Glissando's jumpers were completely folded over and torqued to one side, the jumper stays slack, and the VHF antenna was bent aft. Otherwise, things looked OK. On Dasein, however, things ended up a lot worse--though we didn't notice immediately. Her jumpers were bent to the side, though not folded like ours, and the mast had a bend at the top from the maladjusted jumper stays. Fortunately, the hulls and lifelines had not had any problems, and the damage was confined to the rigs. The first order of business, after ensuring that all people were OK, was to split up the raft up to avoid any other incidents. Dasein pulled away and searched for a place to anchor, and at one point Heidi said that she thought that their starboard spreader was bent or something. I couldn't really see it, but decided to row over as soon as they were settled, which I did after a time since they had difficulty finding a good spot to anchor in the harbor. Of course, all this happened a short time before we had planned to head ashore for the lobster bake, so not only were we late, but the event put a major damper on the fun to be had that evening anyway. Amazing how one inconsiderate jerk in a powerboat can ruin things so fast. 5 seconds that changed the world...OK, maybe that's a little melodramatic.
To paraphrase Poe, "Quoth the rafters...nevermore..."; no more raft-ups for either of us. All it takes is one incident to cure that stupidness. All I could think of was our 6-boat raftup earlier in the summer, and what a disaster this wake would have been to that. I wonder if we'll ever be able to do that again?
Commiserating, I pointed out Heidi's observation, at which time we noticed that their starboard spreader base had sheared from some impact during the collision; it was still under compression and doing its job, but the broken part of the base had slid aft an inch or two, and who knew how long that would last. Suddenly, things were much worse than just a set or two of jumpers. This was a problem with potentially disastrous implications, and I felt so bad for them, since of course the boat could not be sailed that way--their cruise was winding down after the rendezvous, and they were heading home, but this development would, at the least, preclude any sailing, and possibly even worse. This was a real bummer for them, and for us, too, for their sake.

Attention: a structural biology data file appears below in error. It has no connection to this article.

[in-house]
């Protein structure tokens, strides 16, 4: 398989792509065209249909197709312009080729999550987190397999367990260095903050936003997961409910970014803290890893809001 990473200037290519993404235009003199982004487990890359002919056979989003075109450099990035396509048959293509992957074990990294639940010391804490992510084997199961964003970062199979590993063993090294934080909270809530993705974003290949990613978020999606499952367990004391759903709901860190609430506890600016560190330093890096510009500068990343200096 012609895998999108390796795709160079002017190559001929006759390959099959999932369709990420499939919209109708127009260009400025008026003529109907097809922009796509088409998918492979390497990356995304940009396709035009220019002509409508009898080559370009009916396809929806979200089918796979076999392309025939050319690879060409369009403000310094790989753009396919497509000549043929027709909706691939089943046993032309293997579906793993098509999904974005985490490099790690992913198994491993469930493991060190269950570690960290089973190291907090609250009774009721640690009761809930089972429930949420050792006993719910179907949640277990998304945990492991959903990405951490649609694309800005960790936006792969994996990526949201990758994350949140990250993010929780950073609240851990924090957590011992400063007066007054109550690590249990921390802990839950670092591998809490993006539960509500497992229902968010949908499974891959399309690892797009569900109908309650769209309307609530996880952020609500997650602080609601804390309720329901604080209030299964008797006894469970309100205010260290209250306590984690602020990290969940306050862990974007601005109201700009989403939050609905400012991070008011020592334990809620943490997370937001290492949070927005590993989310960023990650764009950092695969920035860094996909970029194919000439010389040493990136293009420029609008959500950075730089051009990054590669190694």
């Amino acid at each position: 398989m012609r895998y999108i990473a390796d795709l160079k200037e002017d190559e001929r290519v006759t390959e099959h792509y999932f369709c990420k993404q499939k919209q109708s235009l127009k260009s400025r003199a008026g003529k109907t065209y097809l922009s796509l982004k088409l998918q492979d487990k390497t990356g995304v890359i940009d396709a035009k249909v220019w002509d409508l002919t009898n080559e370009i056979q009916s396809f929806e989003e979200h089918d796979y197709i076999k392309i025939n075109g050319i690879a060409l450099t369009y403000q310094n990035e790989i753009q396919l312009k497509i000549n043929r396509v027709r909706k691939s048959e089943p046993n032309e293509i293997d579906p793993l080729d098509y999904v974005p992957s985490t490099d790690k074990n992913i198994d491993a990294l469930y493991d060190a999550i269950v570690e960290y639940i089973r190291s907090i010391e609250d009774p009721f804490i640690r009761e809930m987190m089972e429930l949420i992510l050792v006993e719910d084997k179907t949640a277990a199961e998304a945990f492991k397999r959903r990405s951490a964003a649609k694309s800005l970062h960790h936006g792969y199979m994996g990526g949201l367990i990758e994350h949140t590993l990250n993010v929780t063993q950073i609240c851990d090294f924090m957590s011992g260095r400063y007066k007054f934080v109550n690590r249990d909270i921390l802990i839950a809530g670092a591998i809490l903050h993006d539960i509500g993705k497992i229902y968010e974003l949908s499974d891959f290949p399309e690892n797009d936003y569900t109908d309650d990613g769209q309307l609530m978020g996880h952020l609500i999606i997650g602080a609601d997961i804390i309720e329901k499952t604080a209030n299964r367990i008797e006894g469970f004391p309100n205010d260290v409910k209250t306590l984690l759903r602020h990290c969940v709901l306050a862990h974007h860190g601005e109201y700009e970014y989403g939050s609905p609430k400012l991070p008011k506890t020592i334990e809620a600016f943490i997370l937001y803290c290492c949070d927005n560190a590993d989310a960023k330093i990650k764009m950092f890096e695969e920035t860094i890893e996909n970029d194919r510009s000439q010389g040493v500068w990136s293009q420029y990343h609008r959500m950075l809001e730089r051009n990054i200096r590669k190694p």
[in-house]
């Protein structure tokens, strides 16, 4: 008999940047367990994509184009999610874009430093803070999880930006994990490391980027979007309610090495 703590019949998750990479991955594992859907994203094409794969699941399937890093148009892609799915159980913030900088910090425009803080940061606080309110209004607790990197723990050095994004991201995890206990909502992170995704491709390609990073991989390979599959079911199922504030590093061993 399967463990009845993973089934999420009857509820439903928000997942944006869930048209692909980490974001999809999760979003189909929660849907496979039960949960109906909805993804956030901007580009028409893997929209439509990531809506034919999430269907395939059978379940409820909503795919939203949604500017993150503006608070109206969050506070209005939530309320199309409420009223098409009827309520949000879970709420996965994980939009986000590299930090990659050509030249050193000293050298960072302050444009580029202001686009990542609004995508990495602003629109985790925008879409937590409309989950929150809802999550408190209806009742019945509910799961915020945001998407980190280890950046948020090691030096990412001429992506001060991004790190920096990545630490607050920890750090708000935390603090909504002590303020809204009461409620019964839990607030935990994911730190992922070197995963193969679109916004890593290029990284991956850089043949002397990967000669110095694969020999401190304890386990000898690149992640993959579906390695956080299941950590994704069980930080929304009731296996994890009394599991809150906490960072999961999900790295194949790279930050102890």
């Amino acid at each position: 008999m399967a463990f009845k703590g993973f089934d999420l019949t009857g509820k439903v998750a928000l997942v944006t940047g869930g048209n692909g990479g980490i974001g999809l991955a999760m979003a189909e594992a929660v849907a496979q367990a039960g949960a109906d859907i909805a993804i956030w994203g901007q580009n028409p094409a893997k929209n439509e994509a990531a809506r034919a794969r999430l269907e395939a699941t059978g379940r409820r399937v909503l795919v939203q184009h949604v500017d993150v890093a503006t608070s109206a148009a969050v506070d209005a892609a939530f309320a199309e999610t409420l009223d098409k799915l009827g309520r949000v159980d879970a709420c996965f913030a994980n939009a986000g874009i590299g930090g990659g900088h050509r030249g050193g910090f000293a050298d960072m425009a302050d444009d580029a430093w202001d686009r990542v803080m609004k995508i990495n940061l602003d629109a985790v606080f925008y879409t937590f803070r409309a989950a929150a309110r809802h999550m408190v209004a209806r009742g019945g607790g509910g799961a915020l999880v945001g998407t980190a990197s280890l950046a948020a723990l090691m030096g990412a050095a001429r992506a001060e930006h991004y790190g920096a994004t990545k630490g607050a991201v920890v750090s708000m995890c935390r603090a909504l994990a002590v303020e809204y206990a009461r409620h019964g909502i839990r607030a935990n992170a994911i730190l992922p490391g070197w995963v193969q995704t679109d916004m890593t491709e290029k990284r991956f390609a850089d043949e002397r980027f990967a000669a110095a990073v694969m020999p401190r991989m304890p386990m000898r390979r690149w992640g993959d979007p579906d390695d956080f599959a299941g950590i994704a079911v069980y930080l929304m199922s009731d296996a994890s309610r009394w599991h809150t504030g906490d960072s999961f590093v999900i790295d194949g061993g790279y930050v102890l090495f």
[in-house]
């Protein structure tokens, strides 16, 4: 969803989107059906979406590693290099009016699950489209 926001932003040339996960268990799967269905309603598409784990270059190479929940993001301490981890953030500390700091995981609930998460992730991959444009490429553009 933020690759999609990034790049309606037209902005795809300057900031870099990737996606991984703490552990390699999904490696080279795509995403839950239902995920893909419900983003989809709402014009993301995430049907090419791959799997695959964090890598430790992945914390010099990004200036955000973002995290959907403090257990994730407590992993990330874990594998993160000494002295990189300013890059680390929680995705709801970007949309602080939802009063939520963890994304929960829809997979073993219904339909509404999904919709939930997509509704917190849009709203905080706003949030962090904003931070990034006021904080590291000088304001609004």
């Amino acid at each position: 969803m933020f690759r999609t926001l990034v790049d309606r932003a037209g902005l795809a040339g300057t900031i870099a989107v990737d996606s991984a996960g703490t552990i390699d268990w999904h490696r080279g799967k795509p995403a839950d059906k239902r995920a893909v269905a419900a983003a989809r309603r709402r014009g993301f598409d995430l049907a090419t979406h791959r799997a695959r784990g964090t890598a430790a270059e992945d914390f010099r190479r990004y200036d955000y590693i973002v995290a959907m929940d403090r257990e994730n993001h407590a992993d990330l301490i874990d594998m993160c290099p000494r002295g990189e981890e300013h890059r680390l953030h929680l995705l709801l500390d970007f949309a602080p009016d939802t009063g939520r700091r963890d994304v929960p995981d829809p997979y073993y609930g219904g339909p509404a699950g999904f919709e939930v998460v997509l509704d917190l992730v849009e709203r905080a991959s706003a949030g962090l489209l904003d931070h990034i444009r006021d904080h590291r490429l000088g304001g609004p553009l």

The immediate issue was how to stabilize their spreader so that it would at least stay the way it was. Nathan and I rowed ashore to talk to our meeting host, who was not around but we spoke with his son, Mark, who was most helpful and came right out to the boat to have a look. He shinnied up the mast and popped the spreader base back in place, then returned back up the mast in a bosun's chair to lash it in place, a decent stop-gap. As I rowed him back to shore, we discussed Glissando's problems, and finally settled on a plan where I would bring the boat around to the yard Mark worked at in Ames Cove off Gilkey Harbor, on the other side of Islesboro, the next morning at high tide, since their docks are tidal. The time was set for 0800, which would mean a pretty early departure to get there in time.
Finally, we all went ashore for the festivities, to find that no one had come from shoreside, as planned (boo!), but what a fine spread was put on by the Clayton clan! Steamers, lobsters, corn, burgers, hot dogs, salad...and tons of everything. What a nice time, all things considered. Too bad none of us were too much in the mood, although we enjoyed the food!
We hit the rack fairly early, since I planned to get up before 0600 so that I could motor the boat around the bottom of the island and through Brackett Channel, which on the chart looked difficult, although by now I was jaded and had seen so many channels that looked much worse on the chart than in person. But that's tomorrow's log!